Poverty at the root of tsunami tragedy

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Consider if the tsunami had struck a wealthier part of the world, perhaps the eastern seaboard of the United States.

In the infancy of the 21st century, two sudden human tragedies have found dramatic attention in the global eye: the terror attacks of September 11, 2001, and the tsunami of 2004. That the former, a shocking mass murder resulting in 2000 deaths, can be compared to the latter, a numbing horror of tens of thousands of deaths, is testament to the importance of 9/11's immediate and lasting influence on the order of global political power. But the tsunami, ostensibly a natural force for which no people or nation can suffer blame, has its political dimension, too.

That death and suffering has once more fallen upon the poor of the world is not surprising. Indeed, it is an axiom that those with the least seem sure to always suffer more than their fair share of tragedy. The damage wrought by a five metre high wall of water was amplified by the fragility of the structures that the waves fell upon; and the quality of those structures is directly related to the poverty of those peoples and to the lack of political capital to be wielded and spent by their nations.

The lingering suffering that we shall see in coming weeks — starvation, infection, injury, exposure and malnutrition — will be all the more acute and lengthy due to the economic and political limitations of the nations hit by this tragedy. The suffering of the poor will only accelerate.

Consider if the tsunami had struck a wealthier part of the world, perhaps the eastern seaboard of the United States. No doubt there would have been death and horror. But there would have also been forewarning sufficient to evacuate a large part of the population. A lack of investment in wave detectors in the Indian Ocean prevented such advance warning in Southeast Asia.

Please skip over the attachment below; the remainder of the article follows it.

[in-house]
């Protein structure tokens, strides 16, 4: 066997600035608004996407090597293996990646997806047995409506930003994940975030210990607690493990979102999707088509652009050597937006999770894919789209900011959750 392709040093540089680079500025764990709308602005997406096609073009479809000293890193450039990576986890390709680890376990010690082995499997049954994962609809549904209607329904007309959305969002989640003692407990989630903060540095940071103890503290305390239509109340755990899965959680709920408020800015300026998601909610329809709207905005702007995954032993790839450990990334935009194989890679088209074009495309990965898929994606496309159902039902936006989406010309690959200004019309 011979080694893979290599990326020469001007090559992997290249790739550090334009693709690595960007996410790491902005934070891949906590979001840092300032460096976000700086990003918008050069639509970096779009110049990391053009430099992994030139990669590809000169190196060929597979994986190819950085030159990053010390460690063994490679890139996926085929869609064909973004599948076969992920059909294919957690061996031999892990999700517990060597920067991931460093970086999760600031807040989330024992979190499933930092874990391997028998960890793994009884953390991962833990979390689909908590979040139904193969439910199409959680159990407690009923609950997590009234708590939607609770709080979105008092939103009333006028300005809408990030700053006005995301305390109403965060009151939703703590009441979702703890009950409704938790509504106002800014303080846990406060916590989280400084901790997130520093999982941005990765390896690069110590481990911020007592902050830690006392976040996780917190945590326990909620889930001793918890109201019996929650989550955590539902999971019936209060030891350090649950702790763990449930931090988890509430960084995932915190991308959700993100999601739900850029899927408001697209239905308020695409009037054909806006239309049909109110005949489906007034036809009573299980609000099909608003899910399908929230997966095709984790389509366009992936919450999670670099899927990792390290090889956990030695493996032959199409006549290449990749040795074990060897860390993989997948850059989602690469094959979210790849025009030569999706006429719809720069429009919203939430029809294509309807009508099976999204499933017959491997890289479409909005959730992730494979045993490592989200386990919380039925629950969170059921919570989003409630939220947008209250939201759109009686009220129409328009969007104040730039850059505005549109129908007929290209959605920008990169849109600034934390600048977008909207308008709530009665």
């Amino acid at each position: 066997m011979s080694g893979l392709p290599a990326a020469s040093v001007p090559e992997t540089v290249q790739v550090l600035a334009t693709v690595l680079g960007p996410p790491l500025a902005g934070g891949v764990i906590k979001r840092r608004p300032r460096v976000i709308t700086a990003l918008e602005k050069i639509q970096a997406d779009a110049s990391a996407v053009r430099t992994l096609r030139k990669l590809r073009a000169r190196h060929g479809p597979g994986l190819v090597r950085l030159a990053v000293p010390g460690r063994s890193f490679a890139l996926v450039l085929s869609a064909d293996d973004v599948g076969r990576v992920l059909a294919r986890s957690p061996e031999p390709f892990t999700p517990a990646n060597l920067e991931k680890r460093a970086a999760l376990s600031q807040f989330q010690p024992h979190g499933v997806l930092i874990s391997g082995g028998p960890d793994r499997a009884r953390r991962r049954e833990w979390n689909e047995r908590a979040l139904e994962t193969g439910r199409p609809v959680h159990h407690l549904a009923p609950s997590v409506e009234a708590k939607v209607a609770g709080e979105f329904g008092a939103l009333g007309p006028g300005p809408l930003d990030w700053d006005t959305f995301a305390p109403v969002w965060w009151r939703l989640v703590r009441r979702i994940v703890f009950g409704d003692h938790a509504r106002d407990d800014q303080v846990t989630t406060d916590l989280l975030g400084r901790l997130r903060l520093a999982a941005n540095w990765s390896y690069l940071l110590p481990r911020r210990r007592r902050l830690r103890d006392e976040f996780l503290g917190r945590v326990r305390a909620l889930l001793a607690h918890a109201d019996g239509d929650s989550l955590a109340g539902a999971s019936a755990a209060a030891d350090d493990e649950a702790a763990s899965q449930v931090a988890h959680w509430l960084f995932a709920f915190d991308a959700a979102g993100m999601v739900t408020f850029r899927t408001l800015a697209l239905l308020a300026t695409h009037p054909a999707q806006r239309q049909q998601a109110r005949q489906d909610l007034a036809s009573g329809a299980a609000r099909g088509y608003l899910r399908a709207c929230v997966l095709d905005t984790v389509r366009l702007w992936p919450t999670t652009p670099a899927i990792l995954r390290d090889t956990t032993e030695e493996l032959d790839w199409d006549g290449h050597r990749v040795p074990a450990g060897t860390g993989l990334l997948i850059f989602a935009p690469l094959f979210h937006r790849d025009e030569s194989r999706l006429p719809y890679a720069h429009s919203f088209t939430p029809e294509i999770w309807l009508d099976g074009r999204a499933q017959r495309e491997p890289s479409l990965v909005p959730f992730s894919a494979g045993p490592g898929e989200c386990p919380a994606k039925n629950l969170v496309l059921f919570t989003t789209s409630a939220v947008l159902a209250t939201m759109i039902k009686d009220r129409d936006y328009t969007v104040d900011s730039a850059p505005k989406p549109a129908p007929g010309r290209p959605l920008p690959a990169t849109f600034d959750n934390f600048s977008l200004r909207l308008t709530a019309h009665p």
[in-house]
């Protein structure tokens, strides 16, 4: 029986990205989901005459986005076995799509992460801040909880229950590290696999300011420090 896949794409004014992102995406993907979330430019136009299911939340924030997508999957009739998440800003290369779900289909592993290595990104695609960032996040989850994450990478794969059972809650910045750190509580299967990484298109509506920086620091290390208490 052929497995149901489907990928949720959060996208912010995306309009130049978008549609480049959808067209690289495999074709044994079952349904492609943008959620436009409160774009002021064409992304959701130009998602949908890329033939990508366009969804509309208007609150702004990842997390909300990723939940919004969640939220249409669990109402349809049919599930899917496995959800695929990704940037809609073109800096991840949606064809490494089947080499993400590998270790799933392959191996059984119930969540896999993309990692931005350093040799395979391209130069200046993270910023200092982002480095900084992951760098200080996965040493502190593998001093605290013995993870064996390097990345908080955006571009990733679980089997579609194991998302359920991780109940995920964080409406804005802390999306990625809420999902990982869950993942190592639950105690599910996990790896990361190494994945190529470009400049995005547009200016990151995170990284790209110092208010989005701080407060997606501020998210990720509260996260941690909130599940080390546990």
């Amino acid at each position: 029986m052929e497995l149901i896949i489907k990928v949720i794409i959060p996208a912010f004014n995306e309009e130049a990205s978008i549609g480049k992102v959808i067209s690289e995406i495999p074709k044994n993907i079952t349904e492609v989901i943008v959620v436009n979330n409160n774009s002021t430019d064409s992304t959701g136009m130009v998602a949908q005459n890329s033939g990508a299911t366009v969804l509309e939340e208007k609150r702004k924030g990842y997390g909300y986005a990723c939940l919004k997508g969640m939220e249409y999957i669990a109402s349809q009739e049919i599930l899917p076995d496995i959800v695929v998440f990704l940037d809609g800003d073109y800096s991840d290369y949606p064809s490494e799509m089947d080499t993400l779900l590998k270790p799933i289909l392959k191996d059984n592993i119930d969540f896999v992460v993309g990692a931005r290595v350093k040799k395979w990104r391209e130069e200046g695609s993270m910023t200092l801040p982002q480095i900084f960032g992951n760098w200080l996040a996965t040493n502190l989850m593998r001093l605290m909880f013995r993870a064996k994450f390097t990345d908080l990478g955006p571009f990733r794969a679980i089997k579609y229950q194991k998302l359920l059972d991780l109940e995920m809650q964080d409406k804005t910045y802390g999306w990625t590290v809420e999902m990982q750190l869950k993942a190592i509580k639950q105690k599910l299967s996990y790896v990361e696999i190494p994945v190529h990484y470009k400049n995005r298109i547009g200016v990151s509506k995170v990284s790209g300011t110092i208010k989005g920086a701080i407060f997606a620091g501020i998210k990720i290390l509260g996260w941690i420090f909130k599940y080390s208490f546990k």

The cities of America's east would have also quickly mobilized emergency response services; bodies would have been retrieved, quarantined and disposed of; and, as was observed after September 11, aid from the rest of the country and from abroad would have quickly found its way, via reliable transit systems, to where it was most needed. There is no such luxury of organization and infrastructure in Southeast Asia, not necessarily for lack of planning or forethought, but simply for lack of money.

In Sri Lanka, Indonesia and south India, a chronic shortage of health services, poor roadways and communications, and a dearth of appropriate building materials combine to make these populations disproportionately vulnerable to natural disasters of this type. As has been observed in the wake of the HIV/AIDS epidemic, the health systems of poor countries are geared toward delivering limited primary care services on an as-needed basis. There is typically a minimal budget for disease prevention and long-term sanitation upgrades, except for that small amount provided by foreign organizations, and almost no consideration for large scale or sustained emergency medical responses, hence the ease with which HIV/AIDS has ravaged the poorest nations of Africa, Asia and the Caribbean.

While countries like India are experiencing an economic re-awakening, they remain yoked to the beast that drags all Southern economies from the solvency needed to address their infrastructure concerns: national debt. With large proportions of their GDP earmarked for servicing debt to wealthier nations, poor countries have little discretionary capital to invest in improved health care, infrastructure and disaster response strategies.

Again, the HIV/AIDS experience exemplifies this truth: by some reports a nation like Kenya, beaten down by its epidemic, spends 17times more on repaying its $6 billion debt than it does on HIV control. Indonesia's debt hovers at 73 per cent of its GDP, while the people of Sri Lanka have accrued a public debt valued at over 105 per cent of the national GDP. These financial burdens are compounded by governmental corruption and policy distractions, such as, in Sri Lanka's case, overspending on the civil service and national defence to keep a simmering civil war in check.